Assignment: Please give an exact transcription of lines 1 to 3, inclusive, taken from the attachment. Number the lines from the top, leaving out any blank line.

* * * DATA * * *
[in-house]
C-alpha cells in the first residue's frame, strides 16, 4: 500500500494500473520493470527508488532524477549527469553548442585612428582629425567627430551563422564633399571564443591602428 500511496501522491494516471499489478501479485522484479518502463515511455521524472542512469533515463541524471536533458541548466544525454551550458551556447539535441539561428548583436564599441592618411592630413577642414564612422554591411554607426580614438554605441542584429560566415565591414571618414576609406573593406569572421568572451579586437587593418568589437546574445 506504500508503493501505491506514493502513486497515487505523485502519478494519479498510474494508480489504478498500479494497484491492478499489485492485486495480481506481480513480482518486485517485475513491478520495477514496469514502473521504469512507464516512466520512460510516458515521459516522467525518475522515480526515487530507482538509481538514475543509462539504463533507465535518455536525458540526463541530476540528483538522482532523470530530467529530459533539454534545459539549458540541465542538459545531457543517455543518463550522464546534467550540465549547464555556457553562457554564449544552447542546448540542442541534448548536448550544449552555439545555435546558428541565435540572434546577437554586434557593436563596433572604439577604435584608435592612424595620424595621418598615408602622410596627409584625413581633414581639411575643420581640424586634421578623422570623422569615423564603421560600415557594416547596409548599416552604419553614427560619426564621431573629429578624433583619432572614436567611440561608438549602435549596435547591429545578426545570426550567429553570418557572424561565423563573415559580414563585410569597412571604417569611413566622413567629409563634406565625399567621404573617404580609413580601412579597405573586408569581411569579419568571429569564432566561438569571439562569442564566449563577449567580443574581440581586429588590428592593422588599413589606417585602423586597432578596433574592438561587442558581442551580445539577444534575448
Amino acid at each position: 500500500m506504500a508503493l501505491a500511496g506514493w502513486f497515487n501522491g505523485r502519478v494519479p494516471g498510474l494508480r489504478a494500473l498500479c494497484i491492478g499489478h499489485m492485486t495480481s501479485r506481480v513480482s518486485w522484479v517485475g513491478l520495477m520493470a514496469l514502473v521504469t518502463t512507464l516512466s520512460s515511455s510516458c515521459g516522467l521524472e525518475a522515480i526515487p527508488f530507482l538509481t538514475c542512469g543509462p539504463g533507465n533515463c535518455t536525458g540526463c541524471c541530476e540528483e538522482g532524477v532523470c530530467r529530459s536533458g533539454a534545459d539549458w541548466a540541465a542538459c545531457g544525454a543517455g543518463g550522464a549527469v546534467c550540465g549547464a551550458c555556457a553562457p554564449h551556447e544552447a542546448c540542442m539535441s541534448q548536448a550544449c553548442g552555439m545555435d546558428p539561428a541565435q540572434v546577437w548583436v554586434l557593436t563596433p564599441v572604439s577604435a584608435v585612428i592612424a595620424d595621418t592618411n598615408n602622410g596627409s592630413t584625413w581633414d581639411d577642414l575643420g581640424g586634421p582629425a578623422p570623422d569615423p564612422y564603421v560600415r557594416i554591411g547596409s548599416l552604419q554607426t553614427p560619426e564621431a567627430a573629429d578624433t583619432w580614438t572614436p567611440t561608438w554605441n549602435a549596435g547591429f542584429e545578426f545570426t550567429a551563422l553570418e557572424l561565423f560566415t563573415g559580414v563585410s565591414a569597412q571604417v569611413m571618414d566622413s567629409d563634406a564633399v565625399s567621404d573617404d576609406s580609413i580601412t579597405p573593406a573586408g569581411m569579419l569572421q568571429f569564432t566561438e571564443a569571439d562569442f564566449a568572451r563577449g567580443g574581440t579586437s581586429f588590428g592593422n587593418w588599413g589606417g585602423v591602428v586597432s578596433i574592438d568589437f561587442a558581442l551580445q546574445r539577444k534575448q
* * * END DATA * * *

[in-house]
C-alpha cells in the first residue's frame, strides 16, 4: 500500500494500473520493470527508488532524477549527469553548442585612428582629425567627430551563422564633399571564443591602428 500511496501522491494516471499489478501479485522484479518502463515511455521524472542512469533515463541524471536533458541548466544525454551550458551556447539535441539561428548583436564599441592618411592630413577642414564612422554591411554607426580614438554605441542584429560566415565591414571618414576609406573593406569572421568572451579586437587593418568589437546574445 506504500508503493501505491506514493502513486497515487505523485502519478494519479498510474494508480489504478498500479494497484491492478499489485492485486495480481506481480513480482518486485517485475513491478520495477514496469514502473521504469512507464516512466520512460510516458515521459516522467525518475522515480526515487530507482538509481538514475543509462539504463533507465535518455536525458540526463541530476540528483538522482532523470530530467529530459533539454534545459539549458540541465542538459545531457543517455543518463550522464546534467550540465549547464555556457553562457554564449544552447542546448540542442541534448548536448550544449552555439545555435546558428541565435540572434546577437554586434557593436563596433572604439577604435584608435592612424595620424595621418598615408602622410596627409584625413581633414581639411575643420581640424586634421578623422570623422569615423564603421560600415557594416547596409548599416552604419553614427560619426564621431573629429578624433583619432572614436567611440561608438549602435549596435547591429545578426545570426550567429553570418557572424561565423563573415559580414563585410569597412571604417569611413566622413567629409563634406565625399567621404573617404580609413580601412579597405573586408569581411569579419568571429569564432566561438569571439562569442564566449563577449567580443574581440581586429588590428592593422588599413589606417585602423586597432578596433574592438561587442558581442551580445539577444534575448
Amino acid at each position: 500500500m506504500a508503493l501505491a500511496g506514493w502513486f497515487n501522491g505523485r502519478v494519479p494516471g498510474l494508480r489504478a494500473l498500479c494497484i491492478g499489478h499489485m492485486t495480481s501479485r506481480v513480482s518486485w522484479v517485475g513491478l520495477m520493470a514496469l514502473v521504469t518502463t512507464l516512466s520512460s515511455s510516458c515521459g516522467l521524472e525518475a522515480i526515487p527508488f530507482l538509481t538514475c542512469g543509462p539504463g533507465n533515463c535518455t536525458g540526463c541524471c541530476e540528483e538522482g532524477v532523470c530530467r529530459s536533458g533539454a534545459d539549458w541548466a540541465a542538459c545531457g544525454a543517455g543518463g550522464a549527469v546534467c550540465g549547464a551550458c555556457a553562457p554564449h551556447e544552447a542546448c540542442m539535441s541534448q548536448a550544449c553548442g552555439m545555435d546558428p539561428a541565435q540572434v546577437w548583436v554586434l557593436t563596433p564599441v572604439s577604435a584608435v585612428i592612424a595620424d595621418t592618411n598615408n602622410g596627409s592630413t584625413w581633414d581639411d577642414l575643420g581640424g586634421p582629425a578623422p570623422d569615423p564612422y564603421v560600415r557594416i554591411g547596409s548599416l552604419q554607426t553614427p560619426e564621431a567627430a573629429d578624433t583619432w580614438t572614436p567611440t561608438w554605441n549602435a549596435g547591429f542584429e545578426f545570426t550567429a551563422l553570418e557572424l561565423f560566415t563573415g559580414v563585410s565591414a569597412q571604417v569611413m571618414d566622413s567629409d563634406a564633399v565625399s567621404d573617404d576609406s580609413i580601412t579597405p573593406a573586408g569581411m569579419l569572421q568571429f569564432t566561438e571564443a569571439d562569442f564566449a568572451r563577449g567580443g574581440t579586437s581586429f588590428g592593422n587593418w588599413g589606417g585602423v591602428v586597432s578596433i574592438d568589437f561587442a558581442l551580445q546574445r539577444k534575448q